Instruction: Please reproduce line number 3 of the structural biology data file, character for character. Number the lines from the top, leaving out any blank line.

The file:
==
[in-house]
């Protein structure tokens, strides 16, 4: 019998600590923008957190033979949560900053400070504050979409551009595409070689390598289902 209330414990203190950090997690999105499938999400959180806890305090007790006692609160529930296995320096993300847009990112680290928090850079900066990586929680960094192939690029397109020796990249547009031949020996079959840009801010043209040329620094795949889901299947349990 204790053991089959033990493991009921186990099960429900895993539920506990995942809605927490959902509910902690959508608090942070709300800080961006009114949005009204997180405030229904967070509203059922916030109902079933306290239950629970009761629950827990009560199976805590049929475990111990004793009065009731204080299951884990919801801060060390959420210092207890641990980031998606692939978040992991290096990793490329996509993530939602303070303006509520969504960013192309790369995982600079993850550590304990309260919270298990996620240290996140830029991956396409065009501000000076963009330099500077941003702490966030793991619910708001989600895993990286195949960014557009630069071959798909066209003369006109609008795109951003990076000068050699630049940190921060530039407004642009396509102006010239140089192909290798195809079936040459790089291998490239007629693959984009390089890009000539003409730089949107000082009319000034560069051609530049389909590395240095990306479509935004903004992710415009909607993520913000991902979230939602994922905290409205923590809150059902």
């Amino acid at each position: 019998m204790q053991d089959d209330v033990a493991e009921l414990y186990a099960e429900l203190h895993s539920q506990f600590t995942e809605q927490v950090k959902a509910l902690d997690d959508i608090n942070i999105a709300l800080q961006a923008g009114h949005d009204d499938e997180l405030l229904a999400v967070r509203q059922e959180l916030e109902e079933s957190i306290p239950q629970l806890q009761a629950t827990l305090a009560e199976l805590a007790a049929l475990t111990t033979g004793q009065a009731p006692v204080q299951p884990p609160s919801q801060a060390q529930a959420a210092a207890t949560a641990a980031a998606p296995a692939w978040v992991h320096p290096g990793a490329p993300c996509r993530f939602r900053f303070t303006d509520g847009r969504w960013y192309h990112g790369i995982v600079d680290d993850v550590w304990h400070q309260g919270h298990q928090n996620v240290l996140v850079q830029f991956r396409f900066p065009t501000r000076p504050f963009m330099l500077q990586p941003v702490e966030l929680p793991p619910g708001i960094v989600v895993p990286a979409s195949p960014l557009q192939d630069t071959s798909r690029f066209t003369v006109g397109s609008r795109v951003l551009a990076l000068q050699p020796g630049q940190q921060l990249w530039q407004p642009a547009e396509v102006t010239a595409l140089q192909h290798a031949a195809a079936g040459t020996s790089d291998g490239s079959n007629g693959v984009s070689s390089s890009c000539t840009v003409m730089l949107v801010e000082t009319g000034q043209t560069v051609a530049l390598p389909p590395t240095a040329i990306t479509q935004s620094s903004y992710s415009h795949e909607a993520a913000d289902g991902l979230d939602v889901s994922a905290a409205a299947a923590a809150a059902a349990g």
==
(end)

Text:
């Amino acid at each position: 019998m204790q053991d089959d209330v033990a493991e009921l414990y186990a099960e429900l203190h895993s539920q506990f600590t995942e809605q927490v950090k959902a509910l902690d997690d959508i608090n942070i999105a709300l800080q961006a923008g009114h949005d009204d499938e997180l405030l229904a999400v967070r509203q059922e959180l916030e109902e079933s957190i306290p239950q629970l806890q009761a629950t827990l305090a009560e199976l805590a007790a049929l475990t111990t033979g004793q009065a009731p006692v204080q299951p884990p609160s919801q801060a060390q529930a959420a210092a207890t949560a641990a980031a998606p296995a692939w978040v992991h320096p290096g990793a490329p993300c996509r993530f939602r900053f303070t303006d509520g847009r969504w960013y192309h990112g790369i995982v600079d680290d993850v550590w304990h400070q309260g919270h298990q928090n996620v240290l996140v850079q830029f991956r396409f900066p065009t501000r000076p504050f963009m330099l500077q990586p941003v702490e966030l929680p793991p619910g708001i960094v989600v895993p990286a979409s195949p960014l557009q192939d630069t071959s798909r690029f066209t003369v006109g397109s609008r795109v951003l551009a990076l000068q050699p020796g630049q940190q921060l990249w530039q407004p642009a547009e396509v102006t010239a595409l140089q192909h290798a031949a195809a079936g040459t020996s790089d291998g490239s079959n007629g693959v984009s070689s390089s890009c000539t840009v003409m730089l949107v801010e000082t009319g000034q043209t560069v051609a530049l390598p389909p590395t240095a040329i990306t479509q935004s620094s903004y992710s415009h795949e909607a993520a913000d289902g991902l979230d939602v889901s994922a905290a409205a299947a923590a809150a059902a349990g």